Contract to pay dollars is a contract to pay coined silver

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A contract to pay dollars, is according to the Supreme Court of the United States, a contract to pay lawful money of the United States. Lawful money of the United States is money declared to be legal tender in payment. Congress has declared United States coins and currency a legal tender. Therefore, United States coins and currency are lawful money.

The power of legal tender is not (expressly) given in the Constitution of the United States of America. In Juilliard v. Greenman (110 U.S. 421), the United States Supreme Court held that the power to declare its obligations a legal tender was an implied power that Congress had under the power to borrow money on the credit of the United States. This was based on the case of McCulloch v. Maryland. However, the case of McCulloch v. Maryland was wrongly decided. The concept of implied powers does not exist in the Constitution. Therefore, Congress does not have the power to declare anything a legal tender.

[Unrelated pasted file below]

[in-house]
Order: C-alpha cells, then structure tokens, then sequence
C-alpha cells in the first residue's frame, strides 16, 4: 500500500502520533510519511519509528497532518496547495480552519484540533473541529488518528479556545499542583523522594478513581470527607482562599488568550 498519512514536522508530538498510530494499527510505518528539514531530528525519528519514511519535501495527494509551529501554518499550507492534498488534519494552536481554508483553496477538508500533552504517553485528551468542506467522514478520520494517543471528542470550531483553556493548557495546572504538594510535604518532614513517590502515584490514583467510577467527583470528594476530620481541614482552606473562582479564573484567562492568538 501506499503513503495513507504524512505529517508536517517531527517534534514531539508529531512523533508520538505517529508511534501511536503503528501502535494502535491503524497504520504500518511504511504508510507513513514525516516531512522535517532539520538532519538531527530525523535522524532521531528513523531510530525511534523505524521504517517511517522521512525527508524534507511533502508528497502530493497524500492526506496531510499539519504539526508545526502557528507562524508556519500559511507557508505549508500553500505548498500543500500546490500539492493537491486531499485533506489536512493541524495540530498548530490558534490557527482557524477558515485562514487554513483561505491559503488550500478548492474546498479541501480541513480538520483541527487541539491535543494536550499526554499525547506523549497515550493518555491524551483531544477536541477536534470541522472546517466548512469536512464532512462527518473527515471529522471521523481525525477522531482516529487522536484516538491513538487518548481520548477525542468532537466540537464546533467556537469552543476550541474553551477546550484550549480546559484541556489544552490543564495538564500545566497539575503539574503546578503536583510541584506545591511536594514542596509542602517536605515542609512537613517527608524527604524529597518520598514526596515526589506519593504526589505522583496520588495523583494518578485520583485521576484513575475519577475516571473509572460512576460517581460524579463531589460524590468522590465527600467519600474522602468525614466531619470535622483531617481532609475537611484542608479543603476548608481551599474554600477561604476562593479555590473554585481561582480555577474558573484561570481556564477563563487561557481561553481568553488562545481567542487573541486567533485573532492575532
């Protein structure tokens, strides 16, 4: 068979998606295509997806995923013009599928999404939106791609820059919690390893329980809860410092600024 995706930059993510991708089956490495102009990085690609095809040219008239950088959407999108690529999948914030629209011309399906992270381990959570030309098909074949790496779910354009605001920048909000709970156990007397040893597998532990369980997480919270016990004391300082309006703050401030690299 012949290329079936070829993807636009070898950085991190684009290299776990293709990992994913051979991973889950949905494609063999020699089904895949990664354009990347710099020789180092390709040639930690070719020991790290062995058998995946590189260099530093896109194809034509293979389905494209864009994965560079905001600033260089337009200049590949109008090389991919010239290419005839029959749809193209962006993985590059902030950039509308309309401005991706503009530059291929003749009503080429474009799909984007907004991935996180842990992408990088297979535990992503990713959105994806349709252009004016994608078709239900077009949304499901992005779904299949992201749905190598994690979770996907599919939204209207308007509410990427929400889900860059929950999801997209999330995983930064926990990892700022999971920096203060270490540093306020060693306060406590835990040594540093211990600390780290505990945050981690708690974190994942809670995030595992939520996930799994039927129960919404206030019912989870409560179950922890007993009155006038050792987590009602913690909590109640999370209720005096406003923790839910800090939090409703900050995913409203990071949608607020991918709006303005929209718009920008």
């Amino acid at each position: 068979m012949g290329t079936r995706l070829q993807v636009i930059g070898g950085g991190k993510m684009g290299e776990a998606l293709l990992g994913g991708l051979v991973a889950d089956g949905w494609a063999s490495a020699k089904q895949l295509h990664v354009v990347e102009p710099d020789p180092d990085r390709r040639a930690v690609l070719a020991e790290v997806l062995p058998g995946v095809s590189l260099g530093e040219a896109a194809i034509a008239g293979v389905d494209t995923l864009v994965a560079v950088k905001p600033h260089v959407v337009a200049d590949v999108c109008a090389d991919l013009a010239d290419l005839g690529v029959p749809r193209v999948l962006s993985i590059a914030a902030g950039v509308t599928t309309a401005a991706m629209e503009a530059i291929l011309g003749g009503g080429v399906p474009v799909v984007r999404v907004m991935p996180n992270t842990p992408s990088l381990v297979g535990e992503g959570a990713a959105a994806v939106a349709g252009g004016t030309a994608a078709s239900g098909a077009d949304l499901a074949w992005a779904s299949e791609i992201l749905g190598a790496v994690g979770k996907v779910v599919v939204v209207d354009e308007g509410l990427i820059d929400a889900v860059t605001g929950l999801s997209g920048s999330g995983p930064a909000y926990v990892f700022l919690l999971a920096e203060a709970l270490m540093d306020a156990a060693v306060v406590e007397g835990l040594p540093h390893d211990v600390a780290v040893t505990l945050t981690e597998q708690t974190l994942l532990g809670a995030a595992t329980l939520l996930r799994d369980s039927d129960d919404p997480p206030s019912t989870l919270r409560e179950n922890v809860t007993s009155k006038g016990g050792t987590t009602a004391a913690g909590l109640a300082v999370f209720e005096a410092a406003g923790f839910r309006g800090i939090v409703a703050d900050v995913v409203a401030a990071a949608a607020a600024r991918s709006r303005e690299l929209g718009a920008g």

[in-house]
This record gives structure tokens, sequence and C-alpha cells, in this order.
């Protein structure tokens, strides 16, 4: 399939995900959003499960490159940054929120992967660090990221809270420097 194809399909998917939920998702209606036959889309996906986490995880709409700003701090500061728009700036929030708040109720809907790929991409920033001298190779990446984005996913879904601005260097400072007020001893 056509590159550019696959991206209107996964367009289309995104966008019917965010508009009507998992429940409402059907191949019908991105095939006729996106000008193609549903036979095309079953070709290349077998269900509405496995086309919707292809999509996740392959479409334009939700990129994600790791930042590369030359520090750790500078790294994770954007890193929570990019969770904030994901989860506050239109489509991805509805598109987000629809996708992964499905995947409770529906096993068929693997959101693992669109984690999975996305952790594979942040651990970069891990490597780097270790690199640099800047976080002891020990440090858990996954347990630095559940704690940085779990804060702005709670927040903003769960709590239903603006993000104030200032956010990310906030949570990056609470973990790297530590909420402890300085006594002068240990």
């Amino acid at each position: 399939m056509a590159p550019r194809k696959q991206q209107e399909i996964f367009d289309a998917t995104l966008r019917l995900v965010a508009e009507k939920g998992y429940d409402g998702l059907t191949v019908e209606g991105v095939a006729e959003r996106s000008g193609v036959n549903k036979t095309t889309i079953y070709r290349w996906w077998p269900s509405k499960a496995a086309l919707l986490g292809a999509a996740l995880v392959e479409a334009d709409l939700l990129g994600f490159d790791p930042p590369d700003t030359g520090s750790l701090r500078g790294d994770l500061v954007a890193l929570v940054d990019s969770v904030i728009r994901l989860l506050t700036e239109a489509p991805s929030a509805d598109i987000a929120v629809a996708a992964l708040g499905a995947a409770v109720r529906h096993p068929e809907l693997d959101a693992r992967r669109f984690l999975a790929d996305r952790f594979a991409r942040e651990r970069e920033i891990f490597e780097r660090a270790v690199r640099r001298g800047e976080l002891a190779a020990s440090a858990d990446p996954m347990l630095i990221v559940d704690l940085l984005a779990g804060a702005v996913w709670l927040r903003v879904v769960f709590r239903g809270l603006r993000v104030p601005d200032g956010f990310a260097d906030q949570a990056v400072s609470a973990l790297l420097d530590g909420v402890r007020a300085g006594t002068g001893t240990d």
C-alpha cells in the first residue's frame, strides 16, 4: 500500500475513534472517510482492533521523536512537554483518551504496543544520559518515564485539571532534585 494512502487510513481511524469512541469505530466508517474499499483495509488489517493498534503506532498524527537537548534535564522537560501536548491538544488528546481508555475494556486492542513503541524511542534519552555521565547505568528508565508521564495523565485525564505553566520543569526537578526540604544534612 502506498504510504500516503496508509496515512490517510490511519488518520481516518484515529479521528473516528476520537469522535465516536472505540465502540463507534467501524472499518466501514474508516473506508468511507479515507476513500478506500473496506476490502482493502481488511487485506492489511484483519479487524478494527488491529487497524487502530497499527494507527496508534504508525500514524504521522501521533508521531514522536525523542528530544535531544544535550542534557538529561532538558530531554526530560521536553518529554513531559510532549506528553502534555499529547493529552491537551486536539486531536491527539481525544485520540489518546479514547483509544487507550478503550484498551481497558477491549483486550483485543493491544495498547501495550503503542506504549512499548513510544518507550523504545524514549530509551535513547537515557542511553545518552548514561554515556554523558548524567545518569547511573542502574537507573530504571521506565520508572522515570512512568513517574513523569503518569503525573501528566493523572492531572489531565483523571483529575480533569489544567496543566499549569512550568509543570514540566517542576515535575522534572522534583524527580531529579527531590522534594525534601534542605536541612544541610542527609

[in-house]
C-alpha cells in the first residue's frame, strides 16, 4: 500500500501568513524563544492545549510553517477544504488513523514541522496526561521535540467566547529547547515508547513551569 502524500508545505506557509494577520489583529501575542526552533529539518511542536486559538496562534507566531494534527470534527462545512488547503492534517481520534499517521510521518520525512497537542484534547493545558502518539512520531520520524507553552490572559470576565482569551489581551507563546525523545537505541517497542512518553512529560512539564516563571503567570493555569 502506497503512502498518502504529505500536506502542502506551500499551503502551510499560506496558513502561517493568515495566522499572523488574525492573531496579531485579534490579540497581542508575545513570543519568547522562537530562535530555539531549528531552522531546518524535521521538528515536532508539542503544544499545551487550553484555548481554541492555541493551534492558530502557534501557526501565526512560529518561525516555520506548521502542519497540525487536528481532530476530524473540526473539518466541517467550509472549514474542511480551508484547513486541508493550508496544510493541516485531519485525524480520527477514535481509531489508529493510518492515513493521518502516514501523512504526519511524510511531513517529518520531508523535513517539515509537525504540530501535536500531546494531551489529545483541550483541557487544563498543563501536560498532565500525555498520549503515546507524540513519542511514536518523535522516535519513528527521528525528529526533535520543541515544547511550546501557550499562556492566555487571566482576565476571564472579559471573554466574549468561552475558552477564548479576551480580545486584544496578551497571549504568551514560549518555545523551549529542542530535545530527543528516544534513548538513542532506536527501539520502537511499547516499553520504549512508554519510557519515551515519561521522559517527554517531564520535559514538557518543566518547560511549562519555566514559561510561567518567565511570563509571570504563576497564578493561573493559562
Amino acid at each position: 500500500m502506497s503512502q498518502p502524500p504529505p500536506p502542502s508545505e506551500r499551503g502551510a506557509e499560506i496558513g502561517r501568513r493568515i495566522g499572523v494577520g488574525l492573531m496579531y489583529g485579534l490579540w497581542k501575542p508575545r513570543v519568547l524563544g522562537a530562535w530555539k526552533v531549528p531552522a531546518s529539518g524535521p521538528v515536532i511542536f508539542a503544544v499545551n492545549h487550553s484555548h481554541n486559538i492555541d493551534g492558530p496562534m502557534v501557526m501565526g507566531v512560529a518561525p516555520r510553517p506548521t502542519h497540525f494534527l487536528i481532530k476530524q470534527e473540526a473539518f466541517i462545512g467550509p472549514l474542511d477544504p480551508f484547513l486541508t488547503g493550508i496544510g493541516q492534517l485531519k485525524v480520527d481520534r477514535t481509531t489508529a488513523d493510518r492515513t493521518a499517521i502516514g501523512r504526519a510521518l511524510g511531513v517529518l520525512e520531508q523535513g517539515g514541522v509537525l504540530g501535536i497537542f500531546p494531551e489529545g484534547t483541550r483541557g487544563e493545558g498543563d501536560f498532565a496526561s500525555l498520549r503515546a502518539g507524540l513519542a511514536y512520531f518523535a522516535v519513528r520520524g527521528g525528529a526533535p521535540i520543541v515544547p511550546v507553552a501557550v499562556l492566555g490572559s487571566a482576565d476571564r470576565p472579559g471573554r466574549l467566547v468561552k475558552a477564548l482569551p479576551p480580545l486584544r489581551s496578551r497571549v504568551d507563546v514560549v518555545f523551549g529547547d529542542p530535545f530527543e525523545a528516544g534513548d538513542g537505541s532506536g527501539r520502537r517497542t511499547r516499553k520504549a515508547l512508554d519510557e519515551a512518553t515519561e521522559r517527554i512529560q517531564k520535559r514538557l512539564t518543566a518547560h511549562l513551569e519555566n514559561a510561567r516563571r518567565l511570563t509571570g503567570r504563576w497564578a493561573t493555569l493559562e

Thus, United States coins and currency are not lawful money. Or, in other words, the United States has no lawful money.

Which means that a contract to pay dollars, is a contract to pay dollars under the Constitution of the United States of America.

The question then is what is a dollar under the Constitution of the United States of America. The answer is a dollar under the Constitution is a Spanish Milled dollar coin, or its equivalent, in coin form, containing 371.25 grains of fine silver.

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Published In: Constitutional Law Updates, Government Contracting Updates, Labor & Employment Updates, Personal Injury Updates, Products Liability Updates

DISCLAIMER: Because of the generality of this update, the information provided herein may not be applicable in all situations and should not be acted upon without specific legal advice based on particular situations.

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